teens will delay having sexual intercourse at least until they reach age 15,
according to a new study.
"We were encouraged that sex education is working," says Trisha
Mueller, MPH, an epidemiologist at the CDC in Atlanta who led the study.
"Sex education should continue to be implemented."
Ninety-three percent of Americans support sex education in some form, and
the teaching of it has become widespread in schools and other institutions,
according to Mueller. Previous studies have produced conflicting results on
whether sex ed works, Mueller says, yet few recent studies have looked at its
impact using a large sample that is nationally representative.
That was the impetus for her study, in which she and her co-authors looked
at a nationally representative sample of 2,019 teens, aged 15 to 19, who
responded to the 2002 National Survey of Family Growth.
The teens were asked whether they had received any formal sex education
instruction at school, at church, or through community organizations. They
reported on whether they were instructed about how to say no to sex and whether
they got information on birth control .
The study didn't try to prove which of the two approaches -- practicing
abstinence or learning contraceptive skills as well as the value of delaying
sexual activity -- is better, Mueller tells WebMD.
Teens also reported their age when they received the sex education and their
age at first intercourse. Researchers categorized age at first sex as over 15
or under, to coordinate with the government's Healthy People 2010 goal of
increasing the proportion of teens who abstain from sex until at least age
Finally, the researchers compared those who had sex education before their
first intercourse with those who had it after and those who had no sex
education. They did not look at oral sex practices, Mueller says.
Their major findings, published in the January issue of the Journal of
- Teenage girls who received sex education had a 59% reduced risk of having
sexual intercourse before age 15 compared with those who did not get sex
education before their first intercourse.
- For teenage boys, sex ed before first intercourse had a 71% reduced risk of
having intercourse before age 15 compared with those boys who did not get sex
ed before their first intercourse.
- For high-risk groups, the benefit was even greater. African-American urban
teenage girls who got sex ed before their first intercourse had an 88% reduced
risk of having sex before age 15, Mueller says, compared with those who did not
get the training.
Teenage boys who were in school or had graduated and had sex ed were about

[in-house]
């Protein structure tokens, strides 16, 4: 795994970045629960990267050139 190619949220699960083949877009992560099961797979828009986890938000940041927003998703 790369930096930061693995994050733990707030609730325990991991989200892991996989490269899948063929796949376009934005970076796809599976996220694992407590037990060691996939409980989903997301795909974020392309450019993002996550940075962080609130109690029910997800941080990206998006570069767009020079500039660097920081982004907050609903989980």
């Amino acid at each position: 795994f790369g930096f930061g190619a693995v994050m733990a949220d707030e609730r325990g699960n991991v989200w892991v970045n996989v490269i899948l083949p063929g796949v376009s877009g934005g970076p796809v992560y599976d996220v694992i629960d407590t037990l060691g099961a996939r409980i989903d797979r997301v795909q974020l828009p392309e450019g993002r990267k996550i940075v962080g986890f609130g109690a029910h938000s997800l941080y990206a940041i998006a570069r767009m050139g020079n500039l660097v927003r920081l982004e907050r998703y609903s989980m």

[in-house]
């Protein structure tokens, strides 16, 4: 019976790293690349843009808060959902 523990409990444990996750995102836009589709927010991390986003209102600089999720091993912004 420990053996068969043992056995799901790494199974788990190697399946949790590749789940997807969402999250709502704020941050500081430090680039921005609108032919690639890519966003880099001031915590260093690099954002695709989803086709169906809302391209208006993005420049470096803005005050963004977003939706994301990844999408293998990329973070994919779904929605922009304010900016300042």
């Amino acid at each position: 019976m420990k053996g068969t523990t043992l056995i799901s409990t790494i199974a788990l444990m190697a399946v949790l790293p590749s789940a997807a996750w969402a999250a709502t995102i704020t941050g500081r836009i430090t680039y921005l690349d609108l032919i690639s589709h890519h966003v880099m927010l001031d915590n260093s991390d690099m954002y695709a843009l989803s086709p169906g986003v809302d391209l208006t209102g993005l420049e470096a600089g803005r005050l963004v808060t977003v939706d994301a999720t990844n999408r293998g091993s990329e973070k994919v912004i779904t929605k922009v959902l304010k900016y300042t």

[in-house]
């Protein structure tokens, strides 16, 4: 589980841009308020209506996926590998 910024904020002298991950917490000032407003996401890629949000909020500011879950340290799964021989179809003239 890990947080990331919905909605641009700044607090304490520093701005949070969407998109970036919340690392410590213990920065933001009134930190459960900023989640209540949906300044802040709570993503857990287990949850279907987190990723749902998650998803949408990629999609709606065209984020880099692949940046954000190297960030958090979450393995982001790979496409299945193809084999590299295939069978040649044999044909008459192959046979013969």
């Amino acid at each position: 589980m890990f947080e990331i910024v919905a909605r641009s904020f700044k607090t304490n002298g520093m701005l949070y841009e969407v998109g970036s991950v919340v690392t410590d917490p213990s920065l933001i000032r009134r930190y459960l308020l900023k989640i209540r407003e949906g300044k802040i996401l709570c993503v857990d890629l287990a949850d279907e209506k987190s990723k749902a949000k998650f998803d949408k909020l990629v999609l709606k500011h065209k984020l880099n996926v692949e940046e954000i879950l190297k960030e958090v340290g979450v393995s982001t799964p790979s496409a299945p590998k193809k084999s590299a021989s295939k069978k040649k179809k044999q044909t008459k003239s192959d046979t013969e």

three times more likely to use birth control when they first had sex compared
with those who were in school or had graduated and didn't get sex ed.
Perspective on Sex Ed
Earlier studies have not always found a beneficial effect for sexual
education, Mueller tells WebMD. As to why her study did, she says "it
could be related to the fact that we were able to control for the sequence of
events." That is, they knew if the sex education had taken place after
sexual activity had begun or not.
"Receiving sex education before the first sexual activity has the most
positive outcome," she says.
The age at which sex ed is taught varies, but a recent national study of
middle school teachers found that 72% of fifth- and sixth- grade teachers
reported that sex education was taught at their school at one or both grade
"This study is one more piece of evidence that sex education has the
potential to influence teen sexual behavior in a positive way," says Laura
Lindberg, PhD, a senior rsearch associate at the Guttmacher Institute, a New
York based nonprofit organization focused on sexual and reproductive health
research and policy analysis.
Still, the study has limitations, she tells WebMD. "The study doesn't
shed light on the debate about which approach is better." Other research
does, however, she says.
"It's a big-picture study," she says of the CDC research. And the
increased benefit to high-risk groups, she says, is not that great.
Message for Parents
Sex education should not be confined to one class, Lindberg says, but
parents shouldn't leave it all to the schools, either.
"It's important to have ongoing, age appropriate sex education," she
says. "You're providing your children sex education when you teach them the
name of body parts, when you kiss your husband in front of them."
By Kathleen Doheny
Reviewed by Louise Chang
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